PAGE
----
Dreaming of a new revolution — updated after the statue was vandalized on Columbus Day 2022.
Originally published November 16, 2019
My rock. Mom Rinker’s rock.* Home of the Witch of the Wissahickon. Revolutionary spy. Barmaid. And yet they erect a statue of the land grabbing Quaker here, preaching Tolerance to all he lords over: the polluted creek filled with its tainted fish, the Forbidden Drive, no longer the road of soldiers and thieves, but now of spandex clad bicyclists with their incessant battle cry of On Your Left!
How easy it must be to claim tolerance when you are rich, white and a man, not knowing what it is like to be the victim of intolerance, forever labeled a witch because you are a strong, smart woman, thrown into the Devil’s Pool to float in guilt or sink in innocence. I sank like a stone. And yet here I am, 239 years later, still haunting these woods, this city, while the men who believed me drowned and gone forever, remain dead – cold statues across the city, helpless and still, reminders of their failed revolution and the need for a new one.
But now is not the time for Bill’s peaceful toleration, or Washington to cross the river based on information I risked my life for. It is time for a different kind of revolution, against these new oppressors and fools, the very descendants of Jeffersons, Adams, and Madisons, worse than the British and Hessians we killed.
We will do it right this time, won’t be deceived into fighting for those privileged men, born into aristocracy. This time we will fight for us, those excluded from the Declaration I once fought so valiantly for, foolishly believing at the time that the word “men” would eventually become “humans.” I know better now.
So off I go, on my trusted broom, proving the charges against me and the futility of their misogynistic trials, searching for victims and soldiers on the city streets below, dropping curses like bombs into the lives of the 1% – addiction and loneliness. Impotence. Audits. They are easy to find, drinking Champagne with their mistresses at La Veranda, eating steak at a sidewalk table across from Rittenhouse Square, sneaking into Delilah’s Den.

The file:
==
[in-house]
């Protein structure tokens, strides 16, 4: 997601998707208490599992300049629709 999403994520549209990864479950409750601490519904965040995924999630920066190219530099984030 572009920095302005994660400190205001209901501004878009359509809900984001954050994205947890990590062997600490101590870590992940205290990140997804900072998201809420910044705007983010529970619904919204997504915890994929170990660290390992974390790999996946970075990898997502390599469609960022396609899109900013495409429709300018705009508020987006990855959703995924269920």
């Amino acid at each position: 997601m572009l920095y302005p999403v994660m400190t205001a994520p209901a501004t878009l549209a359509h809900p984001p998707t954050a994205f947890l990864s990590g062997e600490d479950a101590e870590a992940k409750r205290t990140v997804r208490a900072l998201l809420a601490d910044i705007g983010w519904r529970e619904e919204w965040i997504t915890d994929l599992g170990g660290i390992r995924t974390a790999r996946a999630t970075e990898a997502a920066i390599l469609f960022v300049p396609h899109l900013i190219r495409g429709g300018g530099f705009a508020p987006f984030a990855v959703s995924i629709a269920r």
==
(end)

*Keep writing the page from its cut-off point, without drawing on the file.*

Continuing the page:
Now that the seeds of their downfalls have been planted, I see my new army, in Kensington, on Passyunk Avenue, North Philadelphia, 13th and Pine. The kids with their skinny jeans and bicycle helmets adorned with Bernie stickers. The young man outside the William Way Center, debating whether to go in. The mother with three daughters, walking down Girard Avenue, wondering what the future holds for them. The boys playing basketball under a full moon on Lemon Hill. The farmers who plant tomatoes and greens in abandoned lots. The women on their aluminum chairs on the sidewalk, grateful for a night as beautiful as this, despite the gunshots in the distance.
It is your time now. Your city. The birthplace of revolution and freedom. Grab your guns and brooms. Your pens and brushes. Your sledgehammers and pitchforks. It’s time to take this city and country back. One bastard statue at a time.
2022 UPDATE — The Revolution Begins?
On October 18th, the Anarchist Federation website posted an anonymous email they received, claiming responsibility for defacing the Toleration statue:
“On Columbus day, in the early morning we vandalized a colonizer statue on the Wissahickon trail. Phrases included: Decolonize, Land and Freedom, No Borders, No Nations, No More USA, (A). We also covered the colonizer’s face, hands, and scroll in red paint. Fighting colonization is a way to nurture a less hierarchical relation with the land and those that live on it.”
To date, there’s been little media coverage of this act of vandalism, and no suspects or arrests have been reported. This is a developing story.
* (Editor’s Note) Mom Rinker’s Rock is a scenic outlook in Fairmount Park along the Wissahickon Creek. The name is derived from the legend of Molly “Mom” Rinker who was thought to be an American spy during the Revolutionary War. About the time of the Battle of Germantown (1777) and the occupation of Philadelphia, she regularly did her knitting perched atop the rock overlooking the Wissahickon valley. From that vantage point, she could see British troop movements and hid messages in balls of yarn which she dropped to American spies hidden in the rough terrain below her. Other stories speak of a witch who “road to the moon on a broomstick; drank dew from acorns; had an evil eye that soured the neighbors’ milk, and who ultimately fell from the Rinker’s Rock cliff and was killed.” (Source: “The Story of Philadelphia” by Lillian Ione Rhoades. 1900)